Not many people work in a job like mine where they are encouraged to explore unrelated involvement opportunities during times that would typically be reserved for their full-time job. I was recently reminded of this when I worked with the Wave Program.
If you are like most people who hear me say that, you are probably thinking, “What in the world is the Wave Program?” The short answer is that it is a summer studies program for accepted students who need some sort of academic assistance before they come to campus in the fall. It runs for two weeks and provides those in attendance a chance to develop sound study habits, get ahead on their academics, and form strong bonds with their fellow students.
I have had the chance to be involved with this program since its inception in 2015, when I was hired as a resident assistant, and I am now finishing my second year as the director of the program. To say that it has been impactful would be a severe understatement because I get the chance to witness transformations that I have yet to see anywhere else.
It begins when the students walk in that first day looking like deer caught in headlights. Some attempt to mask this with a tough facade, but most remain quiet and keep their eyes down. It was overwhelming to deal with these kinds of personas the first year, but by now, I have accumulated some strategies to put people at ease.
This is initially done through intentionally awkward name games and coffee. Sound like a cocktail for disaster? Surprisingly, it’s not. That first night is the perfect chance for the resident assistants and me to break the ice by showing that there is no introduction game too awkward for us to play. Most of the students look bored or nervous when we start, but by the end of the games, they are usually laughing and joking around with each other. From this point, the community develops at a rapid rate.
This was especially true this year. I watched as stilted conversation gave way to inside jokes, and before long, the group no longer looked like they wished they were anywhere else but at the program. Someone interacting with them would have easily assumed that they grew up on the same street because of their free-flowing rapport.
This transformation warms my heart, but it is nothing compared to the one that comes partway through the two weeks when people feel comfortable enough to share their past and current struggles. I watched this unfold halfway through the program this year, and it was incredible.
I had initially planned for a campfire to take place that night, but the 95-degree weather discouraged me from following through on that plan. However, not wanting to cancel the night’s activity, I chose to have a time of sharing in one of the campus buildings. We had a bunch of s’more supplies already on hand, so I worked with the RA’s to microwave them for the students.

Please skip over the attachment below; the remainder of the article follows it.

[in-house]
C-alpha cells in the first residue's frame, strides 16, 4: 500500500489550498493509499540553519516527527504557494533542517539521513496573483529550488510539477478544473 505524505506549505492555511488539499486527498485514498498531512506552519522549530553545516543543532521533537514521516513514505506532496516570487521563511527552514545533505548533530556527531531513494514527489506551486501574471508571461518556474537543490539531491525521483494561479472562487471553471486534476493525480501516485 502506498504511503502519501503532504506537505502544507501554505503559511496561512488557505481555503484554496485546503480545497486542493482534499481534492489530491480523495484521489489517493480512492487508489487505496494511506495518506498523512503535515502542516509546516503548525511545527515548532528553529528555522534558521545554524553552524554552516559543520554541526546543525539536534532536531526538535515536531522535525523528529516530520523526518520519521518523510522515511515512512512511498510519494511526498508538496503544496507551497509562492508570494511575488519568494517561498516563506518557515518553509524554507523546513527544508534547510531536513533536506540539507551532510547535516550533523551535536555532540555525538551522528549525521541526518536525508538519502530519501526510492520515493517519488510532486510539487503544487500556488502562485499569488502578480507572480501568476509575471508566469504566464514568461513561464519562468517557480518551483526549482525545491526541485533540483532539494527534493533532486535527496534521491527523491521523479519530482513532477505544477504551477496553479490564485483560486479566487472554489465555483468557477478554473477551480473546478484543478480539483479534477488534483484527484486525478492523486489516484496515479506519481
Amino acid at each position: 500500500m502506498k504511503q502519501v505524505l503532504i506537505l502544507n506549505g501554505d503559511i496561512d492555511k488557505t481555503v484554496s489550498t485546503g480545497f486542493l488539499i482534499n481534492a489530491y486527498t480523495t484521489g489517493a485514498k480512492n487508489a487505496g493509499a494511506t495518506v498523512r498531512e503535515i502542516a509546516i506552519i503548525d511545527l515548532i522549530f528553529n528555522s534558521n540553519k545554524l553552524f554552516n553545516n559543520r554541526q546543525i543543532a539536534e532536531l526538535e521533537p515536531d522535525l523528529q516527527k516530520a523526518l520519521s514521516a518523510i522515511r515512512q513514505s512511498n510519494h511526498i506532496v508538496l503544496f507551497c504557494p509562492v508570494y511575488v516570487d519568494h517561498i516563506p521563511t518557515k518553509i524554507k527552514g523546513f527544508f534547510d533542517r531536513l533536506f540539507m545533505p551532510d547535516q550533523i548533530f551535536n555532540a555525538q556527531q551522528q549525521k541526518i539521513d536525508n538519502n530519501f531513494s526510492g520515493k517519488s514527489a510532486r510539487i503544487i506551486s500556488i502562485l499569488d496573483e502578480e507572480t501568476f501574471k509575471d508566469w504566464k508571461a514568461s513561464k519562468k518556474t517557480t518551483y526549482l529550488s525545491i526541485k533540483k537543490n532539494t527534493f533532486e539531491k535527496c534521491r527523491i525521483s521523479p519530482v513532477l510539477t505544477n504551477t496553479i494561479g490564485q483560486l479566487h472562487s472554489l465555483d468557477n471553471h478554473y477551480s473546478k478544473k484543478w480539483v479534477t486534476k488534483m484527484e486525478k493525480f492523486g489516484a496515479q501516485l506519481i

The time together started off slowly as everyone settled into their seats and began digging into the unconventionally prepared treats, but the conversation soon took a deep dive. The RA’s warmed the students up by talking about what they had struggled with in the past or what they were learning at that moment, and their openness soon prompted the students to follow suit.
I sat on the outskirts of the group to allow the RA’s to take charge and was floored by what I heard. Some students became immensely vulnerable and shared things that broke my heart. As a result of their transparency, I took the opportunity at the end of our time together to share my own struggle with suicidal ideation in the past. And I finished my short testimony by exhorting each person there to seek help if they ever felt themselves reaching a similar point in the future.
I don’t know if I ever would have shared that if it hadn’t been for the unexpected change of plans, but I am so happy I was able to. It showed the students that even the most seemingly put together person can know what it’s like to hit rock bottom, and I hope that it encouraged those with similar struggles to reach out as I did so many years ago.
I walked away from that time together absolutely blown away by the bravery that the students showed by opening up about hardships that could push even the most resilient person to their breaking point. And it was then that I knew I was working with an incredibly unique group of people.
The rest of the program flew by, and today I had to say goodbye to everyone. It was difficult to do that, which surprised me since working as the program director on top of my full-time job was, at times, time-consuming and tiring. But it was that sadness to say goodbye that showed just how much the group had impacted me.
I was able to watch the tail end of the transformation I mentioned earlier as the students walked out of the doors that they had nervously entered two weeks before. There were no more downcast eyes or shows of toughness. These facades had been replaced by laughter, plans to reconnect in the fall, and a whole lot of selfies. Seeing this made me smile because it goes to show how two weeks of intentional time can forge deep connections that will last for a lifetime.
And as I walked into my boss’ office following our closing RA meeting and began animatedly sharing the week’s events, I thought, yet again, how blessed I am to have a job like mine. I could not be happier that it is one that allows and encourages me to involve myself in projects that deepen my connection with fantastic people. And I cannot wait to see what future years of this program will entail.